Year Released: 2010
Directed by: Mike Leigh
Starring: Jim Broadbent, Lesley Manville, Ruth Sheen
(PG-13, 129 min.)
"We must cultivate our garden." Voltaire
This film is not so much a story -- in fact, it’s not a story at all. It’s a montage of the ways we create or destroy our own happiness, how we build our own cages and then blame someone else for the bars.
While Another Year does not have a traditional plot, it does have a framework, the comings and goings of a content British couple and their assortment of melancholy friends over the course of a year. Not only is each segment named for a season, each is also firmly rooted in the terra firma of Tom (Jim Broadbent) and Gerri’s (Ruth Sheen) small community garden allotment near their London digs. They and their garden are the constants, like Monet’s famous Poplars, weathering the serial assaults of the seasons – spring’s rains to winter’s icy blasts.
Director Mike Leigh takes a risk here by focusing on a perfectly content older married couple, rejecting the mandatory call to dysfunctional and dissolving relationships that are so trendy now. Yet given the similarly happy royal pair featured in the Oscar favored The King’s Speech, maybe Leigh and his fellow Brits are on to something, after all.
Not that there is not enough dysfunction to go around in Leigh’s film, though, what with Tom’s old chum Ken (Peter Wight) popping in periodically, a testimony to dangers of crisps, ale, and fags, or as we would say States side, chips, beer, and cigarettes. And then there’s Mary (Lesley Manville), Gerry’s friend from work, a walking encyclopedia of denial and desperation. Perhaps Gerri, who works as a mental health counselor, is so used to dealing with her daily apportionment of sad sacks that she fails to see how much Mary resembles her clients.
And yes, both Tom and Gerri are too quick to refill Mary’s ubiquitous wine glass, too ready to tuck her into the empty bedroom when navigating the ride home on the tube, let alone, making it up to the second floor, seem beyond her. It’s as though Mary, divorced and middle-aged, embodies Karl Marx’s observation about history repeating itself, the first time as tragedy, the second as farce. While she is still attractive enough, the low cut cleavage, the wobbling high heels, the glitzy jewelry and gauzy gowns all underline her desperation for a man to complete her life. There’s even a touch of Tennessee Williams’ Blanche Dubois about her, as Mary somehow imagines young Joe (Oliver Maltman), Gerri and Tom’s thirtyish son, as a possible beau to go along with her newly acquired little red car.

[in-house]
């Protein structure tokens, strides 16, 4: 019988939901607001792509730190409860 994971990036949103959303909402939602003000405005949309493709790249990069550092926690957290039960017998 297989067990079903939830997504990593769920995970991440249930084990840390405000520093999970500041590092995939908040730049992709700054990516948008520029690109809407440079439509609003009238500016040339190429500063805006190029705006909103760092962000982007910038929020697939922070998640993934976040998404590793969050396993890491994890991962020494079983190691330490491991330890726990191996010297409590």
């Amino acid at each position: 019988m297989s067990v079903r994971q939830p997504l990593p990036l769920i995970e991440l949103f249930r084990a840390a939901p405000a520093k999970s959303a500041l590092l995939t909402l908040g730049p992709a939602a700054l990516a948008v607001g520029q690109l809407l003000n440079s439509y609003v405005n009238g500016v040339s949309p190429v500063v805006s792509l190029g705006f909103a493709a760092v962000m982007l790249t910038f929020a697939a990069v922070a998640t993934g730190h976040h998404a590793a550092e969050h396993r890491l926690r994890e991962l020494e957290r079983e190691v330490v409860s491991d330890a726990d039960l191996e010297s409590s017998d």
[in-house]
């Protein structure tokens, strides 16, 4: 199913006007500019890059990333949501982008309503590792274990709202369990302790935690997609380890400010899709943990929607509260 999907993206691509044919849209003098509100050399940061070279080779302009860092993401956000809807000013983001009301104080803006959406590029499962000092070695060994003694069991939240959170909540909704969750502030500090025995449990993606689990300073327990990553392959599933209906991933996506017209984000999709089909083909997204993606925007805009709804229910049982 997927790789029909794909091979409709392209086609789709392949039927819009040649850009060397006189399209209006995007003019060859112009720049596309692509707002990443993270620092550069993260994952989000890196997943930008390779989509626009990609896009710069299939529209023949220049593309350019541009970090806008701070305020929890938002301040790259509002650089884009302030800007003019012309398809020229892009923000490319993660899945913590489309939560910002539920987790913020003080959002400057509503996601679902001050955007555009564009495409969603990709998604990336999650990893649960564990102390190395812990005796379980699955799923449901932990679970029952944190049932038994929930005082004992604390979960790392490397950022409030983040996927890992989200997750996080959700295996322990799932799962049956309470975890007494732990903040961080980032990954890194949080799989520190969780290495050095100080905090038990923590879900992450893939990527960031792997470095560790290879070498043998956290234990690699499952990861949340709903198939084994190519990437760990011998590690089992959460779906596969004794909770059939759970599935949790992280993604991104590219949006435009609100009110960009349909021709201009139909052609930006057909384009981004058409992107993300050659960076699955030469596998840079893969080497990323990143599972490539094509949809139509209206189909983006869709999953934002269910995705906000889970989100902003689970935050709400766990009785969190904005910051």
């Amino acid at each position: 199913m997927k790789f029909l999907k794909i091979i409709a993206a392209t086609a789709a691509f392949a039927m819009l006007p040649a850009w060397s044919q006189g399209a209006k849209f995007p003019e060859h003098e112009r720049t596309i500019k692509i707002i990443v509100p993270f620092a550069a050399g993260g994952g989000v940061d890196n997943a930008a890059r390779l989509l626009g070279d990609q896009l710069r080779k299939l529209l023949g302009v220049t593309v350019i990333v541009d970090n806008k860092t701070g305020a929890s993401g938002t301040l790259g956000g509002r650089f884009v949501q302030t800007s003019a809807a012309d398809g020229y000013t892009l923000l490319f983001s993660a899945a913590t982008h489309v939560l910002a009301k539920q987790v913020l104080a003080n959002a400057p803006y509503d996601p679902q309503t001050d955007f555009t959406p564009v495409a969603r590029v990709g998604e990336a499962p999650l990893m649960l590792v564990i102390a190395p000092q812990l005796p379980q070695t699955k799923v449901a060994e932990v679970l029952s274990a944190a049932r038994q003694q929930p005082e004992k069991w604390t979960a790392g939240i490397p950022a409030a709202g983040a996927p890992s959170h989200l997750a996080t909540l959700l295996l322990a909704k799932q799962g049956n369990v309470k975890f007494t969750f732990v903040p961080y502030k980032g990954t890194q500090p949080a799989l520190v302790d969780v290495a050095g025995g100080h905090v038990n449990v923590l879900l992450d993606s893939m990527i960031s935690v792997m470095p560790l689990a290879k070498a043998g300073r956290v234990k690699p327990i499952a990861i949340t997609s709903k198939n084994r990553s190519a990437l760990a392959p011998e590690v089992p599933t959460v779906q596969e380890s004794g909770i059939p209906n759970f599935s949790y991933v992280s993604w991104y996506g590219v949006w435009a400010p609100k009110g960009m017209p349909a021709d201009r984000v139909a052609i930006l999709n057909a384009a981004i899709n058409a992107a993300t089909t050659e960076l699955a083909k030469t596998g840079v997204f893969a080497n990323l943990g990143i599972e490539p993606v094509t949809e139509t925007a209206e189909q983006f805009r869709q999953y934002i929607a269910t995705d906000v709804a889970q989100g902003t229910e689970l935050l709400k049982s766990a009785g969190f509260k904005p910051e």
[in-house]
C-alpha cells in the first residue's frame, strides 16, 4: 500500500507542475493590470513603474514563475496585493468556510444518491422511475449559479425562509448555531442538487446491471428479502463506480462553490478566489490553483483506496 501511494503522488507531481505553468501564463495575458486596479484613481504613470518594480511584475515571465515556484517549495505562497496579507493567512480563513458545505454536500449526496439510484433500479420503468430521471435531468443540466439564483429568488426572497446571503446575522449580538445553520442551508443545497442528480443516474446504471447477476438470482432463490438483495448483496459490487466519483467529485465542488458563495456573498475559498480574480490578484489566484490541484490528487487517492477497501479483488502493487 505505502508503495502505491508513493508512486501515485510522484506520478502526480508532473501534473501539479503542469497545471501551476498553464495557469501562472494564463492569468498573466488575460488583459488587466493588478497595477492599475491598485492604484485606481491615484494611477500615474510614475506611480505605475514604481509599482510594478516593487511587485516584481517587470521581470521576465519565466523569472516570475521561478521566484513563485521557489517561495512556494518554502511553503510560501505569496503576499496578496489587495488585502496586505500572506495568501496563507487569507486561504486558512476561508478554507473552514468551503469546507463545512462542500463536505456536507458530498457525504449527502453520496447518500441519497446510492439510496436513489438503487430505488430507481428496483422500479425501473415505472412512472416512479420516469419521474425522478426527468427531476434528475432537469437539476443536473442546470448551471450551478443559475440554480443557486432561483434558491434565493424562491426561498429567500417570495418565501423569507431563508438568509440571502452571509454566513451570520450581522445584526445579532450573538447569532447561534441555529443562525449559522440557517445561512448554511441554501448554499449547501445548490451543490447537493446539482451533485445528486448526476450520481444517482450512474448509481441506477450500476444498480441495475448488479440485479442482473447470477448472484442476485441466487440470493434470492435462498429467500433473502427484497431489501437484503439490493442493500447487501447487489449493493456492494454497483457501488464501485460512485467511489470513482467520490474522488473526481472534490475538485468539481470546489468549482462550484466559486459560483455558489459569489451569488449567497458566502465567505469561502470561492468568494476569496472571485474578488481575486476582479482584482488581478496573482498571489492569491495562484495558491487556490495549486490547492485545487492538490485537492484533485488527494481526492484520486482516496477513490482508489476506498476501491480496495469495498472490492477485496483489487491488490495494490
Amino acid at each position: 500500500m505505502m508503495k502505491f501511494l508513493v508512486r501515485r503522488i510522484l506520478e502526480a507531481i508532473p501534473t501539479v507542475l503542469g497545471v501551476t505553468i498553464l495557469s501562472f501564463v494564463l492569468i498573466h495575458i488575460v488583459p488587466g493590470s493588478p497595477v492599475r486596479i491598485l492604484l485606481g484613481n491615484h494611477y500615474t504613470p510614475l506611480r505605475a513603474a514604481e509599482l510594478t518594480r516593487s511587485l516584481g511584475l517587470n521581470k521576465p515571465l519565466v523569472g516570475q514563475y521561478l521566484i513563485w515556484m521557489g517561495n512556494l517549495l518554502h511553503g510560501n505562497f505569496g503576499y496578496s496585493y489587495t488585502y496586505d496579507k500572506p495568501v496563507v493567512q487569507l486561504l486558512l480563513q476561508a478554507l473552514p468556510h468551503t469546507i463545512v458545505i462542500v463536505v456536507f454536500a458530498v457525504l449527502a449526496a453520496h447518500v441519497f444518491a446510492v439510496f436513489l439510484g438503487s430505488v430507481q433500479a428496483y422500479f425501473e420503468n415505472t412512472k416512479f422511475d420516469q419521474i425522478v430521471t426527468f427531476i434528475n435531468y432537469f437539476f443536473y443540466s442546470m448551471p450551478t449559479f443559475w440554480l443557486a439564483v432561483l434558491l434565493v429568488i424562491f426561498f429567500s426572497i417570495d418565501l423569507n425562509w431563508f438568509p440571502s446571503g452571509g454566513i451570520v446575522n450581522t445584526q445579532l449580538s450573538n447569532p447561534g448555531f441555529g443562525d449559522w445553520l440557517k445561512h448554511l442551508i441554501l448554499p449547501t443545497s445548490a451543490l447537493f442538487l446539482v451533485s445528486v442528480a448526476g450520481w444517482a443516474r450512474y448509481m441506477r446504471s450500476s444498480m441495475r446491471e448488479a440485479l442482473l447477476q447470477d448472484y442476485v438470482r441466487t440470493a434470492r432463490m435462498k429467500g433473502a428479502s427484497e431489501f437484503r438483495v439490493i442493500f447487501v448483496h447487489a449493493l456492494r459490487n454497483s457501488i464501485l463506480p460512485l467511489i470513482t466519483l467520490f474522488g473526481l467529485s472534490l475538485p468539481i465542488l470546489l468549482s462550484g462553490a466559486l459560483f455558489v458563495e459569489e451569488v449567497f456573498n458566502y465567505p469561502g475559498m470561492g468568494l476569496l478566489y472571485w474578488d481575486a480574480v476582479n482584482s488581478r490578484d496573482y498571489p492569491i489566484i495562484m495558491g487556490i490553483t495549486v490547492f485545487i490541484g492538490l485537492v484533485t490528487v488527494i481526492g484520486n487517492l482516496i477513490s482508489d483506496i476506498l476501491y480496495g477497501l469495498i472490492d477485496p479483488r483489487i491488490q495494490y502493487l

The interplay of humor and pathos, which is, after all, comedy’s foundation, is most evident when Mary meet’s Joe’s new girl, Katie (Karina Fernandez). Her mask of effervescent happiness crashes to the ground; the incredible lightness of being evaporates in a dark cloud of surly looks as Mary barely manages to keep her cat claws from the sweet Katie’s eyes. Katie meets each thinly veiled insult with gracious equanimity, probably adding to Mary’s frustrations, as now even her rage is impotent. Somehow we know that this oasis of peace and happiness, the house of Tom and Gerri, will continue to produce heirs to occupy their kingdom.
Not so with Tom’s brother Ronnie (David Bradley), introduced to us at his wife’s funeral. Here’s where we want to throw the laws of genetics to the wayside, for Ronnie and his get are the diametrical opposites of the easy going Jim and his affable son. Ronnie, a barely functioning mute, lives in a semi squalid row house with all the warmth of a charnel house. His estranged son Carl (Marin Savage) shows up late for the funeral and somehow sees that as his family’s fault. He is an angry young man who has forgotten or never probed the source of his rancor, and neither does the film, nor the reason for Ronnie’s situation, either.
Maybe, director Leigh is telling us, unhappiness is the default position of the human race. The happy ones like Tom and Gerri, their son Joe and Katie, are the anomalies, the freak accidents in a line of creatures who wall themselves off from another, slowly self-destruct, or spread their self-inflicted misery like modern typhoid Marys.
Or maybe it’s a choice, a realistic decision, as Voltaire aptly suggested at the close of Candide, to give up our impossible quests and cultivate the here and now, our own gardens, however modest. How sad that so few seem to have the will to do so.
What is a British film without great heaping mugs of tea and of course, the obligatory teatime goodies that go along with it? Gerri has a whole garden full of veggies at her disposal, so when she invites her friend Mary over, we can expect fresh ingredients. How do these Perfect Cucumber Sandwiches sound to you? Since Gerri did not write her recipe down, I have had to content myself with this one passed on from the famous Lanesborough Hotel, voted as one of the top places to go for tea in the United Kingdom.
Here are a few other teatime treats from the past to sweeten things up:
Our recipe is for a single sandwich. Feel free to increase to accommodate a larger teatime fellowship.
- 2 slices good quality sun dried tomato bread, crusts removed
- ¼ cucumber, peeled, thinly sliced
- 2 oz.cream cheese (Philadelphia)
- 2 tbs freshly snipped chives
- Salt & pepper
Lay the cucumber slices out on a tray, season lightly with salt (this helps extract the excess water), leave for 5 minutes, then dry the slices in a clean cloth. Mix the cream cheese and chives together in a bowl. Lay out one slice of the bread, spread evenly with the cream cheese mix. Top with overlapping slices of cucumber, then close the sandwich with the second slice of bread. Cut into fingers and serve.
Recipe Source: expatriateliving.com